“Pongal used to be celebrated with freshly harvested, hand-pound rice,” says Ashokan. “I would say iluppai poo samba is the best rice to make pongal, with its soft texture and faint aroma,” he adds. An organic farmer committed to growing traditional rice varieties, Ashokan know what he is talking about. He adds he has always been partial to poongar red rice and iluppai poo samba white rice, both of which he grows on his land.
The key lies in knowing how to use each variety, says Ashokan. “We take care of the particular needs of each; be it duration of crop, water requirement, photo sensitivity, seasons etc. Similarly, we also need to be aware of cooking times, methods and flavour profiles of different types of traditional rice. Once we figure that out, it is easy to cook delicious dishes.”
Balaji and Muthu Kumar, two other organic paddy farmers, say they prefer kichadi samba white rice for pongal, while farmer Radha, who also works with organic farming guru Sundararaman, says she can turn out a pongal with any traditional variety. But, she adds, she is always extra happy if that was karuppu kavuni black rice. “Not everyone may agree, as karuppu kavuni retains a chewy texture even after cooking. It resembles the aravana payasam more than pongal, but I still love it,” she says.
There are thousands of farmers like Radha, Balaji, Muthu Kumar and Ashokan who grow, conserve and promote traditional rice varieties season after season.
Two people who have been key to bringing tens of thousands of farmers in Tamil Nadu into the fold of organic traditional paddy cultivation are the late G Nammalvar and KR Jayaraman, who passed away last month.
Jayaraman of Adhirangam’s now-famous Nel Thiruvizha festival created a wave of seed revival and an army of seed saviours in Tamil Nadu.
The work carried out by these seed warriors can yield success only if people adopt these varieties of traditional rice in their diet. And what better time to do that than during the pongal festival, which celebrates the samba harvest with delicious sakkarai pongal and ven pongal. The freshly-harvested, hand-pound rice strengthens the connection with farmers and farming.
There is also increasing anecdotal evidence that these traditional varieties are capable of withstanding climate vagaries better and have unique nutritive and healthful properties. Therefore, conserving traditional rice varieties is also becoming a survival imperative.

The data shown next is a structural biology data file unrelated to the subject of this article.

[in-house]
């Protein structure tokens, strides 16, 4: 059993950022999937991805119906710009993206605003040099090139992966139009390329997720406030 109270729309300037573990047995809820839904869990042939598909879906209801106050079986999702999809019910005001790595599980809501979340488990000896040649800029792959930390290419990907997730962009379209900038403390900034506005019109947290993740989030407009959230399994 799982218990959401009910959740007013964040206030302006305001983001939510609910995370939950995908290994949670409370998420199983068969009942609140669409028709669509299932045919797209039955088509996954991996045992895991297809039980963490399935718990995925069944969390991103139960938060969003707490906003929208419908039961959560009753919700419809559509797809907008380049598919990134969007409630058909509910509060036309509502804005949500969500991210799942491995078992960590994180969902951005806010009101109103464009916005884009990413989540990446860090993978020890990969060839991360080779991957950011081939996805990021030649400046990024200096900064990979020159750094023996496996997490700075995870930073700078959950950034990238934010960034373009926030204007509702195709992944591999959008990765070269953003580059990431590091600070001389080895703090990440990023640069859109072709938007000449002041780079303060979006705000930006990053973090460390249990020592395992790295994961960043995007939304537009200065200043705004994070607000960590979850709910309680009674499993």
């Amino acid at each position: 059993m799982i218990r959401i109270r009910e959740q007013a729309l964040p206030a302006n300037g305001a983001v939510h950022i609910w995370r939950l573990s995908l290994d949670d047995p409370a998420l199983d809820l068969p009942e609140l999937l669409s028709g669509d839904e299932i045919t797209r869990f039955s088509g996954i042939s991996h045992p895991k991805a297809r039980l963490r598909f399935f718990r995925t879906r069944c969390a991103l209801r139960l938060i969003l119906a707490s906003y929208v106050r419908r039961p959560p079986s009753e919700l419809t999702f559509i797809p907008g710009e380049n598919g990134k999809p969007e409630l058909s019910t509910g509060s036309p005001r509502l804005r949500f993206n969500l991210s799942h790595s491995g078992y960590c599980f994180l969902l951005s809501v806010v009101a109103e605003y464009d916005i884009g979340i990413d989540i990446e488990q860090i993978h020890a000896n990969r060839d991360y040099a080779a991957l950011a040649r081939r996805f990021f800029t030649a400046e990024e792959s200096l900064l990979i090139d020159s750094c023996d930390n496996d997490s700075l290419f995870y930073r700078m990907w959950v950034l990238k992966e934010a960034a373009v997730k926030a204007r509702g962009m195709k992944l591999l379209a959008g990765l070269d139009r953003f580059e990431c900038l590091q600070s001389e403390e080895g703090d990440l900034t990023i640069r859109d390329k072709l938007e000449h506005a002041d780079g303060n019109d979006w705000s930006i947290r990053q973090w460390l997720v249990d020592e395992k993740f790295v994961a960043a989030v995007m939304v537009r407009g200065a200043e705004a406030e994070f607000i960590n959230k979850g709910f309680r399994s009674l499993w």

(Clockwise from left) karuppu kavunni, jeeraga samba, mapillai samba, khichadi samba, thuyamalli, and poongar red rice
Paddy varieties that belong to this land are tasty and unique. Cultivated without chemicals by the sons and daughters of the soil they are nourishing for the body and the earth. This is a heritage we can proudly gift our children.
Let us grow these rices. Let us buy them and explore recipes. Let us cook, share and gift them, while thanking the farmers for not giving up on precious grains.
Sreedevi Lakshmi Kutty is the Co-Founder of Bio Basics, a social venture retailing organic food and associated with the Save Our Rice Campaign.
Some traditional varieties
Kichadi samba Slender white-grained rice, a favourite of erstwhile royalty, delicious, easy to digest, hardy and easy to grow
Thooyamalli White, as the name suggests, easy to grow and cook
Mappillai samba Red and robust, gives strength, requires patience from the cook, but doesn’t scrimp on richness and taste
Seeraga samba Our answer to basmati. Requires mollycoddling in the field and is sparing with yield, but rewards with fragrance and taste
Iluppai poo samba Delicious, fragrant, rejuvenating, small-grained, still rarely grown
Poongar Red and bold, takes time to cook, is said to be a healing grain, especially for women
And many more like garudan samba, kattuyanam, karuppu kavuni, sigappu kavuni, thanga samba, neelam samba, kullakar, karun kuruvai, swarna masuri, palkudavalai, arupatham kuruvai, ottadayan, and salem sanna